Disbelief after Darlington sex offender who sent photo of himself performing sex act to girl, 12, is released on appeal
CAMPAIGNERS expressed disbelief last night as judges released an 22-year-old sex offender who sent a photo of himself performing a sex act to a 12-year-old girl after they ruled she “agreed to be his online girlfriend”.
Charity the Survivors Trust said the comments by Lord Justice Hamblen in London’s appeal court, as he halved the sentence of Joe Williams, showed a “shocking lack of awareness” about a child’s capacity to make decisions surrounding consent.
And Darlington MP Jenny Chapman said: “It is shocking that a judge could say anything in their remarks that could suggest a victim is responsible. This betrays a lack of understanding of this type of crime that is deeply worrying.”
Joe Williams was aged 18 when he made contact with his young victim, then 12, via social media.
“She agreed to be his online girlfriend,” Lord Justice Hamblen told the appeal court on Thursday.
At first Williams seemed kind and “charming”, he added, showering the girl with compliments.
But Williams, of Penryn Close, later asked her about her sexual experience and sent her a photo of himself performing a sex act.
The now 22-year-old, was locked up for 12 months at Teesside Crown Court in March after he admitted causing a minor to watch a sexual act.
The judge who jailed him said Williams’ behaviour had a traumatic effect on his young victim.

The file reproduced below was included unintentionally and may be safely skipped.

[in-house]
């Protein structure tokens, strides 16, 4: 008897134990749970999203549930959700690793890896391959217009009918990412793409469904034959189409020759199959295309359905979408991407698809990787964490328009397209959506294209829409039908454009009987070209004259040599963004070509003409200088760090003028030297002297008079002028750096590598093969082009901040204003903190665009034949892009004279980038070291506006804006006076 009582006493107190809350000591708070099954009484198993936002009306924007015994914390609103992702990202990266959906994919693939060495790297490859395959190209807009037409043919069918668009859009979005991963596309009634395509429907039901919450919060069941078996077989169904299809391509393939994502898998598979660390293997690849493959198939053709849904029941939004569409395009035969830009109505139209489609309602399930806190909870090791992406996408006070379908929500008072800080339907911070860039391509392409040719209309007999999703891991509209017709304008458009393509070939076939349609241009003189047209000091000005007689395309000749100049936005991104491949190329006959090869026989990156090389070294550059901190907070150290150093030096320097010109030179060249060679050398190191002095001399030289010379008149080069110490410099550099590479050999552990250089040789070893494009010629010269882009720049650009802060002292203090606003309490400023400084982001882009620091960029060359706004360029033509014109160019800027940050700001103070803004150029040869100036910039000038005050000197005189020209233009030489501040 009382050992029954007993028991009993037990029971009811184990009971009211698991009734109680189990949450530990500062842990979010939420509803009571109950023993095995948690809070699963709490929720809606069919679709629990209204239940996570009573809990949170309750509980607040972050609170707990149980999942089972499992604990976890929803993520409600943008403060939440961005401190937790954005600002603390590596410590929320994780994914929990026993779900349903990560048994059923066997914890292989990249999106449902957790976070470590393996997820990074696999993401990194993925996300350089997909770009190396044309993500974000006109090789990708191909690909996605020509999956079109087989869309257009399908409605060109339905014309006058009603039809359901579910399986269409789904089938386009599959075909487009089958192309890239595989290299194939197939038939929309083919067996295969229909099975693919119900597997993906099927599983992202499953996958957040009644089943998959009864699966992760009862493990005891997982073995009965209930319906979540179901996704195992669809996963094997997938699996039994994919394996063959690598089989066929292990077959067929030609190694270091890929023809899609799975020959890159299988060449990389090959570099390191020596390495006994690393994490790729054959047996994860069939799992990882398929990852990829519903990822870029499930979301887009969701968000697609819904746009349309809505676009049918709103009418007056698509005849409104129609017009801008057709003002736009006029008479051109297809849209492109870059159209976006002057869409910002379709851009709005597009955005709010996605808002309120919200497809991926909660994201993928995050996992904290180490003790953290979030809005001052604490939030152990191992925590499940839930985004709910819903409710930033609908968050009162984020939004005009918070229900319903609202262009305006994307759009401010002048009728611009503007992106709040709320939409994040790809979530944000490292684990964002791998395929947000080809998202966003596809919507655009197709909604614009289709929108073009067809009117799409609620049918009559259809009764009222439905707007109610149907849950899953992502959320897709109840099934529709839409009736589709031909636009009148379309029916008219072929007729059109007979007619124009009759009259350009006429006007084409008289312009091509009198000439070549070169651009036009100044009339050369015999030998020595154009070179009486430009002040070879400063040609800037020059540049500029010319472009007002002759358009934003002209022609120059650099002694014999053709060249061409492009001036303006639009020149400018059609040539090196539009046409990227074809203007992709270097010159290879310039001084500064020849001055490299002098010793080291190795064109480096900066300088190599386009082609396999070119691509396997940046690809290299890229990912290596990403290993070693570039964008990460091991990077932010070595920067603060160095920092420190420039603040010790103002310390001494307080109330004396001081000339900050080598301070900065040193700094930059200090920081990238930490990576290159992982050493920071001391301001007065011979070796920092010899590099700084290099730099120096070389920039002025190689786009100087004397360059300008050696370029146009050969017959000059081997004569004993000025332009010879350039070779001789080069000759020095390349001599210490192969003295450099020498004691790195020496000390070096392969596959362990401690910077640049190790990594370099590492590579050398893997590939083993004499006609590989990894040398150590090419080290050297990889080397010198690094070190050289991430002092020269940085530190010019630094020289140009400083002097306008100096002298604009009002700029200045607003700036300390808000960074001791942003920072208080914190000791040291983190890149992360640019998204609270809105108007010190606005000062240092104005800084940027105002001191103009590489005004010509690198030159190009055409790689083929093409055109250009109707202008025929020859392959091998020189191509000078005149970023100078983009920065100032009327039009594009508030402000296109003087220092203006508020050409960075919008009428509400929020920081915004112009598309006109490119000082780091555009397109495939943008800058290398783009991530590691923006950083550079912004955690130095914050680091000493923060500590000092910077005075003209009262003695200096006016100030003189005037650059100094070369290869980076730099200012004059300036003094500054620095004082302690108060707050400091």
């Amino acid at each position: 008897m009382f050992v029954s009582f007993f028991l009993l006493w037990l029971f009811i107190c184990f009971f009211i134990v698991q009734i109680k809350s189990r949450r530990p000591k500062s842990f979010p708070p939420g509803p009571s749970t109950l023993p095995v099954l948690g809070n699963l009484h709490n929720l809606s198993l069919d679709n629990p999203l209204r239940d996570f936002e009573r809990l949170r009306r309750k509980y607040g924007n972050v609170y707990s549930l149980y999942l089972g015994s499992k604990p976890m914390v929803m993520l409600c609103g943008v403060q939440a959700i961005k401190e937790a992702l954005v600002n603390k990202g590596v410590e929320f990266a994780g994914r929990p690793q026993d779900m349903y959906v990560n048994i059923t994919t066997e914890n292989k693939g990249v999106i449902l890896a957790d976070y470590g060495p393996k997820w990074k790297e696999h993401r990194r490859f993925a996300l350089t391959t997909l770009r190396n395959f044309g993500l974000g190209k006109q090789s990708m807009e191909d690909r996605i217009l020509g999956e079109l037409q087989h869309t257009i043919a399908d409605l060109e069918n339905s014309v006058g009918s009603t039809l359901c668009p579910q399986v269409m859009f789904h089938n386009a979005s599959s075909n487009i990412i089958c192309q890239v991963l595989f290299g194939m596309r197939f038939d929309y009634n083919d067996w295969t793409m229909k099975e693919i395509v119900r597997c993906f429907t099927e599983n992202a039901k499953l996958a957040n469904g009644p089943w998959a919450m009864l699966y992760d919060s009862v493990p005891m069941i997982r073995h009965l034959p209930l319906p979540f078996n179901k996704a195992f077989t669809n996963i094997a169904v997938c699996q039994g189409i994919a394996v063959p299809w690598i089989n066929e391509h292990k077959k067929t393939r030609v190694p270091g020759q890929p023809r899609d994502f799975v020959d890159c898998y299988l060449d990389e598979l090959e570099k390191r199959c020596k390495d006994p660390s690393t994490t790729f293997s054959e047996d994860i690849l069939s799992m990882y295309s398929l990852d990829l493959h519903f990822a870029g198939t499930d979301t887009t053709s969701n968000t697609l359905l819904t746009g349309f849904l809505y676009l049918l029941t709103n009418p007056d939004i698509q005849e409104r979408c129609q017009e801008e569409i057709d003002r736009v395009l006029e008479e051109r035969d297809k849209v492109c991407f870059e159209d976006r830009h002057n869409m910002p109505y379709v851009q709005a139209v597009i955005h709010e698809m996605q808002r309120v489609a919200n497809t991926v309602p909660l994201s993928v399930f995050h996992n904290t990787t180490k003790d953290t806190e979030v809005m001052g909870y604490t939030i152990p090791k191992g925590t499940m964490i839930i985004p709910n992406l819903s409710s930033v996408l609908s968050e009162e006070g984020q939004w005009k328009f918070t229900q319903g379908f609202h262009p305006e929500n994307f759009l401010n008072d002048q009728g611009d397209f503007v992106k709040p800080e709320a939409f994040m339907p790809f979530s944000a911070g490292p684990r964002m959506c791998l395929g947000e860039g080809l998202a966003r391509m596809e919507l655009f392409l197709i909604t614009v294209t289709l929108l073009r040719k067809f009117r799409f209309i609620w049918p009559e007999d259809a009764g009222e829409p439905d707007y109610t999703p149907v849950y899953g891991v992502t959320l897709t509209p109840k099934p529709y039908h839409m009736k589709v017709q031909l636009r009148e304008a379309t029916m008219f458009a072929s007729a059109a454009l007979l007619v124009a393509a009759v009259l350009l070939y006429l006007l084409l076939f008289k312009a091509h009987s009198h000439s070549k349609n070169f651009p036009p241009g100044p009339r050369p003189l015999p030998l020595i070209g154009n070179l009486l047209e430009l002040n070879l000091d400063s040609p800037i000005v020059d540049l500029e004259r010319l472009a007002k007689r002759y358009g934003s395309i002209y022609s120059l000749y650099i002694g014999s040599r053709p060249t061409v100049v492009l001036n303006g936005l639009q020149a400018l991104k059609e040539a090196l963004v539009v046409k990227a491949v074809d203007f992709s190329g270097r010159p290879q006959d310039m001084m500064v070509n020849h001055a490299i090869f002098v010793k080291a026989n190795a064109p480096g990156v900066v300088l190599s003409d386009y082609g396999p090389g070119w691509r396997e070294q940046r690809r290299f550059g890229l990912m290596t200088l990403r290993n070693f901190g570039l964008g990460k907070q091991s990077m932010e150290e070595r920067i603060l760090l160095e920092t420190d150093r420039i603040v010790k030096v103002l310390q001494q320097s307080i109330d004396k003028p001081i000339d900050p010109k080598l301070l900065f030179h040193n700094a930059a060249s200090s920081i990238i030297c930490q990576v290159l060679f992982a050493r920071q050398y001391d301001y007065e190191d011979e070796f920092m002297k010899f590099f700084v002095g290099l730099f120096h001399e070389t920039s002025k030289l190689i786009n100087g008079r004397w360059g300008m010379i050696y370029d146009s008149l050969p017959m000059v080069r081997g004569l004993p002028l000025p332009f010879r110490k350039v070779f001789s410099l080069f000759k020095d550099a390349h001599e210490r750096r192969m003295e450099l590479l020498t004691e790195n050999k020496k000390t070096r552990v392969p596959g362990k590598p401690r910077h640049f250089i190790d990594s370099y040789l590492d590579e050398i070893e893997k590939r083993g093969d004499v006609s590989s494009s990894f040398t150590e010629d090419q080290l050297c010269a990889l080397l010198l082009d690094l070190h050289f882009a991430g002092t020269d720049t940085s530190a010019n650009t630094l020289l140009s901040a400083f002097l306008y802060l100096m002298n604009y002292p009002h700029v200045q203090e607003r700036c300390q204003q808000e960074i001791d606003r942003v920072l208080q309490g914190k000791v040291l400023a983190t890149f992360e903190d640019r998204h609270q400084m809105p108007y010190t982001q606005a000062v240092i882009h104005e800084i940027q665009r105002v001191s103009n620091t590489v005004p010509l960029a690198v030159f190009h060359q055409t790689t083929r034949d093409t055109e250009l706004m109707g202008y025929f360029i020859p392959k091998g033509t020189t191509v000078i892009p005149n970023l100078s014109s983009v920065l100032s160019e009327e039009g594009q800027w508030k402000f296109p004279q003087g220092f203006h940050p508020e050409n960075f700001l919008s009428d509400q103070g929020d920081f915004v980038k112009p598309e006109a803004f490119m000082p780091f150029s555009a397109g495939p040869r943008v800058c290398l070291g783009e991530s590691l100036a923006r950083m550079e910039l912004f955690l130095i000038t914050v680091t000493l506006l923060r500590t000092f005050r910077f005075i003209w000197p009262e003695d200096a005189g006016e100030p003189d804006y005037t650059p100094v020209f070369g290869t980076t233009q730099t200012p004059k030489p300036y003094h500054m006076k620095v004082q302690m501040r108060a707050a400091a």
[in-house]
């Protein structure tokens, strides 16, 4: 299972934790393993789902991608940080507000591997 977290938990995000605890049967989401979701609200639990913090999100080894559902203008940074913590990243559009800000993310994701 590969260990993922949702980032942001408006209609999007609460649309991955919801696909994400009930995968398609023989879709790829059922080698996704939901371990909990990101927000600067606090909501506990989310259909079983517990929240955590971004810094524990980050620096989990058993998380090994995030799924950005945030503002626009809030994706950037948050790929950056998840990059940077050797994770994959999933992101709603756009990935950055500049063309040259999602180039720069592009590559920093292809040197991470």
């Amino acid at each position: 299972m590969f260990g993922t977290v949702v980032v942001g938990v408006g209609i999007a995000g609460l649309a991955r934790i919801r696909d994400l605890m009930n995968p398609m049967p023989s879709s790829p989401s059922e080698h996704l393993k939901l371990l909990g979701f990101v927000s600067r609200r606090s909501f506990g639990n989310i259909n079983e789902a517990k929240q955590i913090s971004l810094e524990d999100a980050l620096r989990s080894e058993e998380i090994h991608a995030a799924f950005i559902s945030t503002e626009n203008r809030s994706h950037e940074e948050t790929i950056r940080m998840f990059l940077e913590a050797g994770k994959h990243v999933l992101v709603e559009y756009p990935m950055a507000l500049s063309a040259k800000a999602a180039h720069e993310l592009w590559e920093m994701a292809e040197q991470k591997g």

But his lawyers challenged his sentence, citing his remorse, youth, “naivety” and problems with ADHD.
Lord Justice Hamblen allowed the appeal, substituting a suspended sentence.
“We consider there is force in the submissions made on his behalf, ” said the judge, who was sitting with Mrs Justice McGowan and Judge John Wait.
“Although the victim’s personal statement detailed the impact this contact had on her, it was not specifically linked to the single picture sent.”
The court’s ruling means the 12-month sentence will now be suspended for 18 months, enabling Williams’ immediate release.
Last night Fay Maxted, chief executive of the Survivors’ Trust, said: “This shows a shocking lack of awareness by this judge.
“A child has no legal capacity to make any decisions around consent. I think she might grow up feeling that she has been failed by her courts. I will be raising this with the Crown Prosecution Service, who we have regular meetings with.”
Ms Chapman added: “All credit must go to the victim and her mum for reporting this crime. I am surprised that sexual interest in a child of just 12 has been dealt with in this way by the court.
“He needs help to address his behaviour and understand how his actions have affected this brave young girl. Sometimes there seems to be an attitude that offences online are not impactful or damaging. The truth is that these actions can be devastating and the law needs to treat them accordingly.”